The propaganda that has long surrounded Ryan Garcia was trialled by true conflict and adversity on Saturday night but the young American welcomed it in emphatic fashion as he rose from the canvas to knockout Britain’s Luke Campbell.
Garcia, a 22-year-old whose online popularity has until now exceeded his in-ring credentials, made his entrance on a gold throne but soon found himself sprawled on the floor in the second round courtesy of a sharp counter and his own reckless confidence.
His brand of cocksure swagger and lofty prophesies leaves no hiding place and, having won all his preceding 20 fights with relative ease, he was forced to look beyond the glamorous facades and into his own well of courage. There, he found and displayed a fearlessness and spite that should dispel the condemnations of him as an “Instagram boxer” – rather, with his 8m followers, perhaps he is the incarnation of a new breed of fighter, whose heart and steel are hidden behind online savvy.
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The punch that finished it, a vicious left hook to the liver, was no fluke but the culmination of a sustained onslaught by Garcia, who has now established himself as a legitimate contender in the richly talented lightweight division. Campbell is a seasoned veteran and represented a gamble, but this defeat may signal the end of the 2012 Olympic gold medallist’s days among that elite as he succumbed to the first stoppage of his decorated career.
“I think I showed a lot of people who I really am. I showed today I am special,” Garcia told DAZN. “They wanted to show me as a social media fighter. Anybody who puts you down, remember you’re not who people tell you who you are – you are who you choose to be. I chose to be a champion tonight.
“He caught me, I was like, ‘I got dropped, this is crazy’. I’ve never been dropped in my life. I had to adjust. I knew I could beat him, I just had to get back up.”
Garcia, who is mentored by pound-for-pound kingpin Canelo Alvarez, has long been touted as a superstar-in-waiting and was a firm favourite heading into the bout, despite being vastly inexperienced in comparison to Campbell. Yet, for what Garcia lacks in age he counters with confidence and he started quickly, taking the front foot, closing Campbell down and unleashing a flurry of punches on the ropes.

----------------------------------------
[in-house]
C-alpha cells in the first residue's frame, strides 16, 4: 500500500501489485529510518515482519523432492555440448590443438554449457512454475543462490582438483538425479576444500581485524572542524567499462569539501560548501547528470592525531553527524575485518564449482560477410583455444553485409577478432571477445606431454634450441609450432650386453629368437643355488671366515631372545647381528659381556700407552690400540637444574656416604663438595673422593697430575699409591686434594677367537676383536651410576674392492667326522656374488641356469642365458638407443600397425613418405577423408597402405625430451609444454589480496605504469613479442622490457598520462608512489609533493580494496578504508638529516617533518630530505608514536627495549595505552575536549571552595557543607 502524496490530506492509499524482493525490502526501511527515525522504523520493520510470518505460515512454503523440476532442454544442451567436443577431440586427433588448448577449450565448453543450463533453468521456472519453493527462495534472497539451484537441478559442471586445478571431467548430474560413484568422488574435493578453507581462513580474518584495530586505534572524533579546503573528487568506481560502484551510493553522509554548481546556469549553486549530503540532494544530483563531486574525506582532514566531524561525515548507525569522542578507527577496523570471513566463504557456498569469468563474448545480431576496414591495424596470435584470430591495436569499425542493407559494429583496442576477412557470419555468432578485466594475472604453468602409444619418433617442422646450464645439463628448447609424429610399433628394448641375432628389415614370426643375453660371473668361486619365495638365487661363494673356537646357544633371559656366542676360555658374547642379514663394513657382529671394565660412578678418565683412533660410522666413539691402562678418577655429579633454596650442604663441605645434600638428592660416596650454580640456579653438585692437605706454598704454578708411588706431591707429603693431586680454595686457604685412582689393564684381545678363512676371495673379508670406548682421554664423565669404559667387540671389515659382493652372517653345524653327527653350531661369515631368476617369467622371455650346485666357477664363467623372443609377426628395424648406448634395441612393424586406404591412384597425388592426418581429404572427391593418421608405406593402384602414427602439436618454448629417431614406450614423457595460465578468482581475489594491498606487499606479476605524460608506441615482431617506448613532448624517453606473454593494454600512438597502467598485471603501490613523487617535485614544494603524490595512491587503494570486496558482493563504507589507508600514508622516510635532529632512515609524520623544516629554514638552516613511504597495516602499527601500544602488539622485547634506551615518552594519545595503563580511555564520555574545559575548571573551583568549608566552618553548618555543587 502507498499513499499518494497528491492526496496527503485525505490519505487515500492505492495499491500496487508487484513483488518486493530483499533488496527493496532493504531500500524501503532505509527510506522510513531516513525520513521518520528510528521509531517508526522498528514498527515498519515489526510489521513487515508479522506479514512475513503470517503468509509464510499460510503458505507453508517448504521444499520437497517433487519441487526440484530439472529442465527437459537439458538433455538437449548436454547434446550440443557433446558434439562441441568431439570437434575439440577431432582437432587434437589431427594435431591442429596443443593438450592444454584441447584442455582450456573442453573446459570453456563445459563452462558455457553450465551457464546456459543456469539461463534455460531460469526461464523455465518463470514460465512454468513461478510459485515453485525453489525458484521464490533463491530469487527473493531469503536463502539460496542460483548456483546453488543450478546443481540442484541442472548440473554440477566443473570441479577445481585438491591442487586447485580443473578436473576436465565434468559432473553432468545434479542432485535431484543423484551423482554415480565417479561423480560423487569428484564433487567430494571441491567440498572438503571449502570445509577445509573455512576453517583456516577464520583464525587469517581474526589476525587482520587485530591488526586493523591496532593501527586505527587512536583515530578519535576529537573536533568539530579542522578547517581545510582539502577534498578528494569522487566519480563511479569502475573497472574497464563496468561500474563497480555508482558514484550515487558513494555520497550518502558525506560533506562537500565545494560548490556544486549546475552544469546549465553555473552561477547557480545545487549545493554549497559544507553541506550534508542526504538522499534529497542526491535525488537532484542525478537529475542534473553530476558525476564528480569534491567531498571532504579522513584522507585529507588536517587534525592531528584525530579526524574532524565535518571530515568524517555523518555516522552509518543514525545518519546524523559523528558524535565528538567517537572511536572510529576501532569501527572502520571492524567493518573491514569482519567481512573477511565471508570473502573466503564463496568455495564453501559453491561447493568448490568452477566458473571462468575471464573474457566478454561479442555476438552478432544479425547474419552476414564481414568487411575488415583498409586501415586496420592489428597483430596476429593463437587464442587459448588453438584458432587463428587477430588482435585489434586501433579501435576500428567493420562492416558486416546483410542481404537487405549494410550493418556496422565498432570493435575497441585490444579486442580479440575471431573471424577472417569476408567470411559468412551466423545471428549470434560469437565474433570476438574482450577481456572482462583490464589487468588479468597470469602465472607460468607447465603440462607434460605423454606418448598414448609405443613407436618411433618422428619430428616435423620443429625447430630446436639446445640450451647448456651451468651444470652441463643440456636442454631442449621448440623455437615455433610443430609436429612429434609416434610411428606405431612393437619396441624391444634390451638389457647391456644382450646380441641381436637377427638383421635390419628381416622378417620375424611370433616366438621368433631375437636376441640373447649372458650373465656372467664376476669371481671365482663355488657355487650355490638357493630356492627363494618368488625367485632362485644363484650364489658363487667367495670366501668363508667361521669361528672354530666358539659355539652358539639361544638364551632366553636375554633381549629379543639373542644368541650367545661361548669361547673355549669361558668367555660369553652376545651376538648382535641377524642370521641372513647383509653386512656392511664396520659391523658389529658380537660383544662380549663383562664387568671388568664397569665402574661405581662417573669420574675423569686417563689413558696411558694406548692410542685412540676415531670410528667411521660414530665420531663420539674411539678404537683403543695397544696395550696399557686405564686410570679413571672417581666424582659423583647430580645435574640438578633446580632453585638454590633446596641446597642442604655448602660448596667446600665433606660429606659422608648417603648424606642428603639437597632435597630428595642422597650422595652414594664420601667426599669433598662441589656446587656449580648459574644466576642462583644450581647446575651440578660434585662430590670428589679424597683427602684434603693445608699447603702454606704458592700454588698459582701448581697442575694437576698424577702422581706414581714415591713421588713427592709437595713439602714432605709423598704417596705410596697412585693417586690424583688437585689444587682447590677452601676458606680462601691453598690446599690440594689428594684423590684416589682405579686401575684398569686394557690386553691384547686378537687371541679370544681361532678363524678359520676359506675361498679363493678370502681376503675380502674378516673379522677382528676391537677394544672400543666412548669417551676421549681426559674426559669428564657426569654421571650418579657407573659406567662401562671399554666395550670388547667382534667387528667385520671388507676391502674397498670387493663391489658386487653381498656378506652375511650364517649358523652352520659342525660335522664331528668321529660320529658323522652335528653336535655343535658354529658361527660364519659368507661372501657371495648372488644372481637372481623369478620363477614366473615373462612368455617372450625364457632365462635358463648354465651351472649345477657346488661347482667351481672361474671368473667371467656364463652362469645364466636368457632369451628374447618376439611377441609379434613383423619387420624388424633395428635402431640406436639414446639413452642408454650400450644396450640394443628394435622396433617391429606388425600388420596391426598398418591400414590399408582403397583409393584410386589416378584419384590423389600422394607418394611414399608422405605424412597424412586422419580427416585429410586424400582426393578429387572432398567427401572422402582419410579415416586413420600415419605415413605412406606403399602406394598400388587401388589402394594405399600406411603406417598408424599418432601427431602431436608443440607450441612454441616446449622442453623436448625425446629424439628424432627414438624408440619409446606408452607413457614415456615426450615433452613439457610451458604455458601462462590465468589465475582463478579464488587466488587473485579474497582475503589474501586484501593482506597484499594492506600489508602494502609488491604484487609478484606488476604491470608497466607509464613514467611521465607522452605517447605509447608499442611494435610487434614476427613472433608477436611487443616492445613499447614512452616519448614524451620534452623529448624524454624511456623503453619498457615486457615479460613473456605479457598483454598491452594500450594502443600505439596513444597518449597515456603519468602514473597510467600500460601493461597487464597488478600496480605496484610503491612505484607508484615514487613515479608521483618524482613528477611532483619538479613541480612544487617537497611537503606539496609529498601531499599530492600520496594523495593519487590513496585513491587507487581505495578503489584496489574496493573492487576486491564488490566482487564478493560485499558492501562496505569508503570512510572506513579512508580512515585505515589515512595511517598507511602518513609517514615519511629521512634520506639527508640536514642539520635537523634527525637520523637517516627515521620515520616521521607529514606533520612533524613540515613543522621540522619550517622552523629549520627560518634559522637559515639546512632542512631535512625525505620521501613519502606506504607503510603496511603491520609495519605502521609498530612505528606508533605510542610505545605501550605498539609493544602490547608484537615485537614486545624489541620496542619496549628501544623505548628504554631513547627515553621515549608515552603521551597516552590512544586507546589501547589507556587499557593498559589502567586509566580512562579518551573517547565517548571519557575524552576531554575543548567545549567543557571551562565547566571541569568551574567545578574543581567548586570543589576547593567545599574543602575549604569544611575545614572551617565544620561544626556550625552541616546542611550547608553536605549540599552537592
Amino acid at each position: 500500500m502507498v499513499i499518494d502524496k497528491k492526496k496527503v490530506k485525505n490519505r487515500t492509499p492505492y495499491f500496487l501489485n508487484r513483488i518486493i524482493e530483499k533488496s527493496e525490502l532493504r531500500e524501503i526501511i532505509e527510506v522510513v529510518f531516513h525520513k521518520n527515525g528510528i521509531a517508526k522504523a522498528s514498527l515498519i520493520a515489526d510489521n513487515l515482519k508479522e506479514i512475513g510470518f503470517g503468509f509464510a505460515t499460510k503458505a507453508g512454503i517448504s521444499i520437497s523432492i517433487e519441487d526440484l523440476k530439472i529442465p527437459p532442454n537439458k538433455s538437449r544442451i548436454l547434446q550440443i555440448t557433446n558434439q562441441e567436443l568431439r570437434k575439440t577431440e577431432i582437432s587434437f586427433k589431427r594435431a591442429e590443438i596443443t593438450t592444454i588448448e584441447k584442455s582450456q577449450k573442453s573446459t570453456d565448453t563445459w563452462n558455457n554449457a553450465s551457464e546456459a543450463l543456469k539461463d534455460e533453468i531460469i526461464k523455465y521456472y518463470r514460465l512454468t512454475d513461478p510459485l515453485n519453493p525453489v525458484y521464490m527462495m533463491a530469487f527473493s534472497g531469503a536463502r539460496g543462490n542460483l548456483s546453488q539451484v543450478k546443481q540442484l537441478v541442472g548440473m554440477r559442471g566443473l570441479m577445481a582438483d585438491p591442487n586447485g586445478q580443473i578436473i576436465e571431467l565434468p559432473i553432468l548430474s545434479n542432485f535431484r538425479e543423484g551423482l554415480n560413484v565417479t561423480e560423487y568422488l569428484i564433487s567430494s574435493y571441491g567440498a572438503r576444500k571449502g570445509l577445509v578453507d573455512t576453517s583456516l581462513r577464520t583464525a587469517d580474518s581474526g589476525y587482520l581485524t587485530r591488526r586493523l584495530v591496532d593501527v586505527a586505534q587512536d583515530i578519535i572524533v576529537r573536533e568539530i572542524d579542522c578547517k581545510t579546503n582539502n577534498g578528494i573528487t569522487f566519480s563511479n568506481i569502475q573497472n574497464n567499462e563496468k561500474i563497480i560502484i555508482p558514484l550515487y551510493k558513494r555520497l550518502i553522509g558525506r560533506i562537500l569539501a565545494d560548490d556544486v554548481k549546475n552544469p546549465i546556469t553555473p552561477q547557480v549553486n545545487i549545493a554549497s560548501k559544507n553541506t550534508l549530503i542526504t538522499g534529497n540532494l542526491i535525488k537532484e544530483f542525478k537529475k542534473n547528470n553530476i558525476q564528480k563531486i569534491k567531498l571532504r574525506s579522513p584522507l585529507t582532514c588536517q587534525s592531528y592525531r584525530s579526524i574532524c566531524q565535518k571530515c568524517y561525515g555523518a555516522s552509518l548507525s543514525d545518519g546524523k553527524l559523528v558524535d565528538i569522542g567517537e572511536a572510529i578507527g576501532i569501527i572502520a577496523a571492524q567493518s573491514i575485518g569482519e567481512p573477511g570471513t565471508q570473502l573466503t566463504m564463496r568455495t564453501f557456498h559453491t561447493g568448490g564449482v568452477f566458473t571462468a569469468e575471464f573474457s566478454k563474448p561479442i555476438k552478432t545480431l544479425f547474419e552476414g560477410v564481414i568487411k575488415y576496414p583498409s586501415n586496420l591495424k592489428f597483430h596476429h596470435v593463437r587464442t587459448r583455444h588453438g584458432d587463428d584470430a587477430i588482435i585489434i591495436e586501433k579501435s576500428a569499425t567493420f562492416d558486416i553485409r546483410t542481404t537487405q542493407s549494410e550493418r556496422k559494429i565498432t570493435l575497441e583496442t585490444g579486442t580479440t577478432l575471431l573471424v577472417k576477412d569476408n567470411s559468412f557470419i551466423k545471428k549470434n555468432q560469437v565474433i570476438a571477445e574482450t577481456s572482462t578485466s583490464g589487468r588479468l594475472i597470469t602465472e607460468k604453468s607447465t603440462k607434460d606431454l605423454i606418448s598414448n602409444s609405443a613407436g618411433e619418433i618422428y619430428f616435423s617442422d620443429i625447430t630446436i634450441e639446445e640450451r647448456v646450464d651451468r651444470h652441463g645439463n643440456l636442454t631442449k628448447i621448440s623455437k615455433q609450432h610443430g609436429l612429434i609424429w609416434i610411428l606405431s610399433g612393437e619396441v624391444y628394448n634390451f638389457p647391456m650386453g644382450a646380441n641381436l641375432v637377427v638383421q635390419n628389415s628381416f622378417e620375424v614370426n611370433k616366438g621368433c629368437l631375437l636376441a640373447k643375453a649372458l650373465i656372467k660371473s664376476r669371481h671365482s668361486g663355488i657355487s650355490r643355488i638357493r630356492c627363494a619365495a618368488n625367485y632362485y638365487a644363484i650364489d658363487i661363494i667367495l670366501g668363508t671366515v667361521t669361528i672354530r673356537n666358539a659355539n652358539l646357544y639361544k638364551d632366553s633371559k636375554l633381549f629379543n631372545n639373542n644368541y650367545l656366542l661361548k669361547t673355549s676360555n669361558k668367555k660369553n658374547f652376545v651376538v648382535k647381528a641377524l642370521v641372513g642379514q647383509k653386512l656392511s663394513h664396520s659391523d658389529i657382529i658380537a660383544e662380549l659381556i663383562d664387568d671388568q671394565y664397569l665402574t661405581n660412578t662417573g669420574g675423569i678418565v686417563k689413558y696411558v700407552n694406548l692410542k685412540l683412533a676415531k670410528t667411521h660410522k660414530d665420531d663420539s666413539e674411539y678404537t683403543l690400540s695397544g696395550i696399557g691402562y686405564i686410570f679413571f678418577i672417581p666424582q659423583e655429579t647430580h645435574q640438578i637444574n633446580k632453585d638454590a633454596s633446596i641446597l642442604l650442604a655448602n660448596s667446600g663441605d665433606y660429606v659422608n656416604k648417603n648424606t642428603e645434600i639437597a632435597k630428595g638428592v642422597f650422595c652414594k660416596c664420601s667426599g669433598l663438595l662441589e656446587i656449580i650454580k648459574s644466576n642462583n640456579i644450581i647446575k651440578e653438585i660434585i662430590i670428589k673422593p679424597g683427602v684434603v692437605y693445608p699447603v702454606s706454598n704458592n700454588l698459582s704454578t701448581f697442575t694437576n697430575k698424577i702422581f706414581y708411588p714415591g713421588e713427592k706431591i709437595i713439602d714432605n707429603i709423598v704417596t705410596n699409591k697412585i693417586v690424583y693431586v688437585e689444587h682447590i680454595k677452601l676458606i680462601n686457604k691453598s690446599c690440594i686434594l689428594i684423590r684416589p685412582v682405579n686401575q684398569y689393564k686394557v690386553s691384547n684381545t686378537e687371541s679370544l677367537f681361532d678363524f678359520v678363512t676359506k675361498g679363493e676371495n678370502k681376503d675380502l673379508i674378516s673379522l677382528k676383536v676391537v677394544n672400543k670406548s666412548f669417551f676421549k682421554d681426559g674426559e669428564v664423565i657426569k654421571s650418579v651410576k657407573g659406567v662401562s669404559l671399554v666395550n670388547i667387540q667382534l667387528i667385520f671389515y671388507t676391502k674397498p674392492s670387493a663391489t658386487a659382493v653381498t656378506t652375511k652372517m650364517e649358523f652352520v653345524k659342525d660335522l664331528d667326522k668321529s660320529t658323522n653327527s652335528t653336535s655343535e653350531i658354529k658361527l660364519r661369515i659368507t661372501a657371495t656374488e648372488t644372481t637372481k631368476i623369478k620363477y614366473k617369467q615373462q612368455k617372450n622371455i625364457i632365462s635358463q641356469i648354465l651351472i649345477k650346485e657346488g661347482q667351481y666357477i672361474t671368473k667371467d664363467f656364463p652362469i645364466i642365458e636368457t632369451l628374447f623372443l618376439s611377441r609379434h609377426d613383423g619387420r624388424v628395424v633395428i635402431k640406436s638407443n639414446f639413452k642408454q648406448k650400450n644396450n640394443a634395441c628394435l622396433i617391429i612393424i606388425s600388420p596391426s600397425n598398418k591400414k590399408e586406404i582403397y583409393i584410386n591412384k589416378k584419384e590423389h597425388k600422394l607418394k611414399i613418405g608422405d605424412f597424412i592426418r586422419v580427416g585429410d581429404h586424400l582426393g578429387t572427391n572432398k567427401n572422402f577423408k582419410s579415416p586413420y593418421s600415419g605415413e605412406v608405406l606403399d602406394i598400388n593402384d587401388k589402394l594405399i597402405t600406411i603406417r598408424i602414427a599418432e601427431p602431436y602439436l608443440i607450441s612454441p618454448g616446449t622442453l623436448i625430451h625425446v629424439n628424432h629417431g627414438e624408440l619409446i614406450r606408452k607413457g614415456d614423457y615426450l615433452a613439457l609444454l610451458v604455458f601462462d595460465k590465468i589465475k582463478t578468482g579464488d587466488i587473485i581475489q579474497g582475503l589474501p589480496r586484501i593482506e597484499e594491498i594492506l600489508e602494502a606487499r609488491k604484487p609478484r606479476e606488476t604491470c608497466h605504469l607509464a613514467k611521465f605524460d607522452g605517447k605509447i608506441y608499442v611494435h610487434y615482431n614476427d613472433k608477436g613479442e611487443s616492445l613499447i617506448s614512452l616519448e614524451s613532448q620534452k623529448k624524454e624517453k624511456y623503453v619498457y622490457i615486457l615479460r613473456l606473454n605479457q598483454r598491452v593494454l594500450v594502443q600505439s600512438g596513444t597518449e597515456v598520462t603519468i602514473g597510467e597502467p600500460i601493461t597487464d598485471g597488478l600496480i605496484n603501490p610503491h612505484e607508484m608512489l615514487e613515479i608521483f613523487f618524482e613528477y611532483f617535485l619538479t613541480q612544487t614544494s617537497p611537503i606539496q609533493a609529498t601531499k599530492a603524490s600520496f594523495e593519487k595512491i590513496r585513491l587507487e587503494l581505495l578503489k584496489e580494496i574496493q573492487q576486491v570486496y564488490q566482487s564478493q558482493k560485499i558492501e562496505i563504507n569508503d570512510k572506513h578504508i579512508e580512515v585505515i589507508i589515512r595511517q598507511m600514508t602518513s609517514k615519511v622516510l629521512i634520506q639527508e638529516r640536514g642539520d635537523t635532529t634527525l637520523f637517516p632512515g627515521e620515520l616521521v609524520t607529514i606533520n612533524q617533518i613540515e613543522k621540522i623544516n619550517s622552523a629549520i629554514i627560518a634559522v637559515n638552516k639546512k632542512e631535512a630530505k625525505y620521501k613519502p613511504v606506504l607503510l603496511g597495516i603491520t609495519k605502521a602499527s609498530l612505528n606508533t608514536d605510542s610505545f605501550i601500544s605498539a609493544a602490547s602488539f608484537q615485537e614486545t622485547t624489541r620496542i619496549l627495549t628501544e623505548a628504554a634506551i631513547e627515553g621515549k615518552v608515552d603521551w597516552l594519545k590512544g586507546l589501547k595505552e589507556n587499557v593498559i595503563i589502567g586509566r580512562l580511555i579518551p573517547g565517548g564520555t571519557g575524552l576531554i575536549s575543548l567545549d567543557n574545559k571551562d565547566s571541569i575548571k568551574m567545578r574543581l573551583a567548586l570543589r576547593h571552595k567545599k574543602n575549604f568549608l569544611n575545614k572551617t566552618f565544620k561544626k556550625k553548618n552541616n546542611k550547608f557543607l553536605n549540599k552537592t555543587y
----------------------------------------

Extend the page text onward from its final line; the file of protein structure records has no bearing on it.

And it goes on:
Soon, though, his arrogance was to prove his undoing and, as he chased an early finish, Campbell countered with a fierce left that dropped his opponent.
Garcia claimed it was the first time he had ever touched the floor and, although he was visibly shaken, he reacted well, rising early to the count. Campbell failed to go for the finish and, in that window alone, his chance was gone.
In the third, Garcia began to re-establish his rhythm and range, respecting Campbell’s threat before opening up and firing in bursts again. And while Campbell mustered moments of danger as Garcia’s defence glared with vulnerabilities, the finish only seemed to become more inevitable.
Just seconds before the bell in the fifth round, Garcia caught Campbell with a brilliant counter left hook and the Briton stumbled back to his corner hurt and drained, admitting to his trainer, Shane McGuigan, that he felt “buzzed”. He survived one more round but the ending in the seventh was clinical, with Garcia drawing Campbell’s hands high before planting a hook low to the body. The Briton writhed on the canvas in agony and failed to meet the count.
Garcia’s celebrations were ecstatic, both with joy but, perhaps, largely relief. This was the biggest test of his nascent career and he passed it in absorbing style, proving a wealth of doubters wrong even if he is destined to always divide opinion.
Online his star was already born. Tonight, in the ring, it truly burst into life.
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